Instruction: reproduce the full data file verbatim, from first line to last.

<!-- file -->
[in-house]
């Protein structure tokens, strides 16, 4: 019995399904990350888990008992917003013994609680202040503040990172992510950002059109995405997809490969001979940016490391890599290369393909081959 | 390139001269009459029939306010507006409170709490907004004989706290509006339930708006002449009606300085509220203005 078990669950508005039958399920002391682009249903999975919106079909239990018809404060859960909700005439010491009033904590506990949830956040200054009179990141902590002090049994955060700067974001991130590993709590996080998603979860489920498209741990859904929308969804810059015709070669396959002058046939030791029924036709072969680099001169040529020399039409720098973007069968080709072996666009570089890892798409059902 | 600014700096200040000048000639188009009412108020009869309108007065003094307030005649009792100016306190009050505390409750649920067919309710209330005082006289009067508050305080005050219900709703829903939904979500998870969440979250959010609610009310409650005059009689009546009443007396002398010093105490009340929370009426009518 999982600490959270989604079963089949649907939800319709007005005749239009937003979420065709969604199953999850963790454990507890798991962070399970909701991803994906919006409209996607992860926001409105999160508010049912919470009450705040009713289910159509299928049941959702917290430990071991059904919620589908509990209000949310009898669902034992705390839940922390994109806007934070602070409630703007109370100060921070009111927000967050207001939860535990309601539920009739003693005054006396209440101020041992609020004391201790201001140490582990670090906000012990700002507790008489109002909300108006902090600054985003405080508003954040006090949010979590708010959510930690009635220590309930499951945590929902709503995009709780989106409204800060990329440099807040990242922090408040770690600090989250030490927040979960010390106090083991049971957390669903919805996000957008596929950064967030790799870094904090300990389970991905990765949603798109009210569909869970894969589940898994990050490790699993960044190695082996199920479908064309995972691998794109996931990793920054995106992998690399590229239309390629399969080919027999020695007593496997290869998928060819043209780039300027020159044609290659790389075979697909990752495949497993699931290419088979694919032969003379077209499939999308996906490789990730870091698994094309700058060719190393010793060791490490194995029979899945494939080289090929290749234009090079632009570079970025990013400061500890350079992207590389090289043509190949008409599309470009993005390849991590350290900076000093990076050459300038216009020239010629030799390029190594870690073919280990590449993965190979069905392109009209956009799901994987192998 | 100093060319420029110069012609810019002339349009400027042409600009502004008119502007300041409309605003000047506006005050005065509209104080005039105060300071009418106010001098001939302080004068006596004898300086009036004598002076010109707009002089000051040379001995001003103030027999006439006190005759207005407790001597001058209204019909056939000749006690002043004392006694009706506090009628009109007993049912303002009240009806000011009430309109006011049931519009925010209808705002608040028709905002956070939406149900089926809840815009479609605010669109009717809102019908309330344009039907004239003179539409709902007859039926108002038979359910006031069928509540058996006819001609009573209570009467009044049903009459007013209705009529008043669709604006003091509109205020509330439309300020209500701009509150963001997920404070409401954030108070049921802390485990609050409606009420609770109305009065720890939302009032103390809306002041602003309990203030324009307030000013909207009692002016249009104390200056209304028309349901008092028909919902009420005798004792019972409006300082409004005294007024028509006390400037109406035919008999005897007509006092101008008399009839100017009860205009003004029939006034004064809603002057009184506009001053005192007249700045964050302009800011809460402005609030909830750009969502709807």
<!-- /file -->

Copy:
[in-house]
């Protein structure tokens, strides 16, 4: 019995399904990350888990008992917003013994609680202040503040990172992510950002059109995405997809490969001979940016490391890599290369393909081959 | 390139001269009459029939306010507006409170709490907004004989706290509006339930708006002449009606300085509220203005 078990669950508005039958399920002391682009249903999975919106079909239990018809404060859960909700005439010491009033904590506990949830956040200054009179990141902590002090049994955060700067974001991130590993709590996080998603979860489920498209741990859904929308969804810059015709070669396959002058046939030791029924036709072969680099001169040529020399039409720098973007069968080709072996666009570089890892798409059902 | 600014700096200040000048000639188009009412108020009869309108007065003094307030005649009792100016306190009050505390409750649920067919309710209330005082006289009067508050305080005050219900709703829903939904979500998870969440979250959010609610009310409650005059009689009546009443007396002398010093105490009340929370009426009518 999982600490959270989604079963089949649907939800319709007005005749239009937003979420065709969604199953999850963790454990507890798991962070399970909701991803994906919006409209996607992860926001409105999160508010049912919470009450705040009713289910159509299928049941959702917290430990071991059904919620589908509990209000949310009898669902034992705390839940922390994109806007934070602070409630703007109370100060921070009111927000967050207001939860535990309601539920009739003693005054006396209440101020041992609020004391201790201001140490582990670090906000012990700002507790008489109002909300108006902090600054985003405080508003954040006090949010979590708010959510930690009635220590309930499951945590929902709503995009709780989106409204800060990329440099807040990242922090408040770690600090989250030490927040979960010390106090083991049971957390669903919805996000957008596929950064967030790799870094904090300990389970991905990765949603798109009210569909869970894969589940898994990050490790699993960044190695082996199920479908064309995972691998794109996931990793920054995106992998690399590229239309390629399969080919027999020695007593496997290869998928060819043209780039300027020159044609290659790389075979697909990752495949497993699931290419088979694919032969003379077209499939999308996906490789990730870091698994094309700058060719190393010793060791490490194995029979899945494939080289090929290749234009090079632009570079970025990013400061500890350079992207590389090289043509190949008409599309470009993005390849991590350290900076000093990076050459300038216009020239010629030799390029190594870690073919280990590449993965190979069905392109009209956009799901994987192998 | 100093060319420029110069012609810019002339349009400027042409600009502004008119502007300041409309605003000047506006005050005065509209104080005039105060300071009418106010001098001939302080004068006596004898300086009036004598002076010109707009002089000051040379001995001003103030027999006439006190005759207005407790001597001058209204019909056939000749006690002043004392006694009706506090009628009109007993049912303002009240009806000011009430309109006011049931519009925010209808705002608040028709905002956070939406149900089926809840815009479609605010669109009717809102019908309330344009039907004239003179539409709902007859039926108002038979359910006031069928509540058996006819001609009573209570009467009044049903009459007013209705009529008043669709604006003091509109205020509330439309300020209500701009509150963001997920404070409401954030108070049921802390485990609050409606009420609770109305009065720890939302009032103390809306002041602003309990203030324009307030000013909207009692002016249009104390200056209304028309349901008092028909919902009420005798004792019972409006300082409004005294007024028509006390400037109406035919008999005897007509006092101008008399009839100017009860205009003004029939006034004064809603002057009184506009001053005192007249700045964050302009800011809460402005609030909830750009969502709807």